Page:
National Eating Disorder Awareness (NEDA) Week, which is meant to educate the public and end the stigma around these illnesses, came to a close this Sunday. As the week approached, I was pleased to see an email from my Director of Student Life (DSL) arrive in my inbox about Counseling and Psychological Services’ (CPS) outreach surrounding this topic. Despite the prevalence of eating disorders among teenagers and young adults, my high school never acknowledged NEDA week, so I was particularly grateful for Princeton taking this initiative.
As someone who knows firsthand just how dark and lonely it feels to struggle with an eating disorder, I felt a sense of comfort in knowing the University wanted to raise awareness about this subject, especially given the more challenging virtual format in which these events had to be held. While I appreciate the University’s efforts, however, they left much to be desired. I believe the University could improve its approach to NEDA week both by hosting more events and by publicizing these events in a more engaging and impactful manner.
The email from my DSL was the only email I received from the University regarding NEDA week. It contained information for three Zoom events. The first two, titled “Finding Balance With Food & Eating During COVID” and “Expanding Queerness Through Food,” were hosted by CPS’ Eating Concerns team, and were scheduled during NEDA week. However, both of the events were scheduled on the same day, Feb. 24, hindering their impact. Spreading them out across the week would have furthered the goals of NEDA week by continually bringing awareness to the subject. Furthermore, it could have allowed more students to engage with the programming, as I personally could not attend either event.
The third event mentioned in the DSL’s email, “Coyolxauhqui and the Fragmented Muxer: Colonialism, Eating Disorders, and the Goddess Within,” featuring a guest speaker from the organization Nalgona Positivity Pride, is scheduled for Wednesday March 3, which is after NEDA week ended. Though the email notes the event will be co-hosted by the Women*s Center and the LGBT Center, promoting a third event run by an outside organization that occurs during a separate week rings insincere. According to its description, this event promises to delve into the fascinating convergence of eating disorders, gender, and race through the use of “Coyolxauhqui’s — commonly known as the Aztec moon goddess — story.” After examining “how native peoples’ relationship to land and food was disrupted” after “European patriarchal colonialism took dominance,” the group will finish with a healing exercise “using Coyolxauhqui’s image as a guide.” Despite this interesting agenda, placing this event in an email about NEDA week even though it will occur after the fact made it appear more like a haphazard means of expanding the University’s recognition of NEDA week.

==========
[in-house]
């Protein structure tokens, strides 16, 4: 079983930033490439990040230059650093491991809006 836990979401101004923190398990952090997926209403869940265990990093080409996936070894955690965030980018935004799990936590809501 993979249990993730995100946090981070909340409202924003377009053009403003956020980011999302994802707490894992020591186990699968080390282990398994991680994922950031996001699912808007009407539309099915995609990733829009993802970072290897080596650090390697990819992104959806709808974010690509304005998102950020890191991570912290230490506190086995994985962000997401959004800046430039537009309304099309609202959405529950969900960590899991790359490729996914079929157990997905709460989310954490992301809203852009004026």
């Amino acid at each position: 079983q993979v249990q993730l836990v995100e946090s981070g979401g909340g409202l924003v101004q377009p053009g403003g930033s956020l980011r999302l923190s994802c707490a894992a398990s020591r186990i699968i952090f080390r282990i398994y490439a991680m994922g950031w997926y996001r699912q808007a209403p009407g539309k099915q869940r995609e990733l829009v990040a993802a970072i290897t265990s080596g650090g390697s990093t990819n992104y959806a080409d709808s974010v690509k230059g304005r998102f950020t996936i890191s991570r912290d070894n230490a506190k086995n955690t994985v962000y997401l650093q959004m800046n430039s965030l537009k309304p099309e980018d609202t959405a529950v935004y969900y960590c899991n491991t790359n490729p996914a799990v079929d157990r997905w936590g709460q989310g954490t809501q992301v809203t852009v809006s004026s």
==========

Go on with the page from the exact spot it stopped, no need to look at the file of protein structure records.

In all, I fear that the University’s lackluster outreach efforts prevented it from reaching the number of people that it could have and creating a truly meaningful NEDA week on campus. A singular email promoting virtual events seems to be a meager substitute of what is identified in the email as the “sort of in person outreach event” that the “Eating Concerns team would typically be doing” during this week. Perhaps a follow up email would have been nice to help draw attention to this relevant topic, as emails can often get lost in students’ inboxes filled with countless listservs and Canvas notifications. Though the events inevitably had to take place online, placing posters throughout campus about the events or NEDA week in general would have also been a way to signal the importance of talking about eating disorders, a pervasive form of mental illness that impacts nearly one in 10 people.
Despite my disappointment in the rollout of the University’s NEDA programming, the events offered nonetheless seemed thoughtful. Though I was unable to attend the events myself, according to the email, they both explored intersectionality in disordered eating, a topic of great importance which is often overlooked. The first workshop, “Finding Balance With Food & Eating During COVID” was not only timely, but spoke to the goals of the week — addressing not just people who have or continue to struggle with eating disorders, but a more general audience. In highlighting how the pandemic can be a catalyst for disordered eating, this event proactively approached how to counteract the negative impacts that life in a pandemic can have on our eating patterns. By exploring intersectionality and the impacts of marginalization on mental health, “Expanding Queerness Through Food” also highlighted aspects of disordered eating that are often overlooked.
These workshops seem to be a promising beginning for discussions surrounding eating disorders, but they were just that: a beginning. In future years, it would be great if the University offered several events on different days to maximize its reach among college students with packed schedules. Even smaller efforts such as hanging informational posters or sending reminder emails about the events would also help improve the University’s outreach and spread awareness about eating disorders to the Princeton community. As NEDA week comes to a close, I remain hopeful that in years to come Princeton will increase its efforts so that all students can take part in these critical conversations.
Ava Milberg is a first-year from New York City. She can be reached at firstname.lastname@example.org.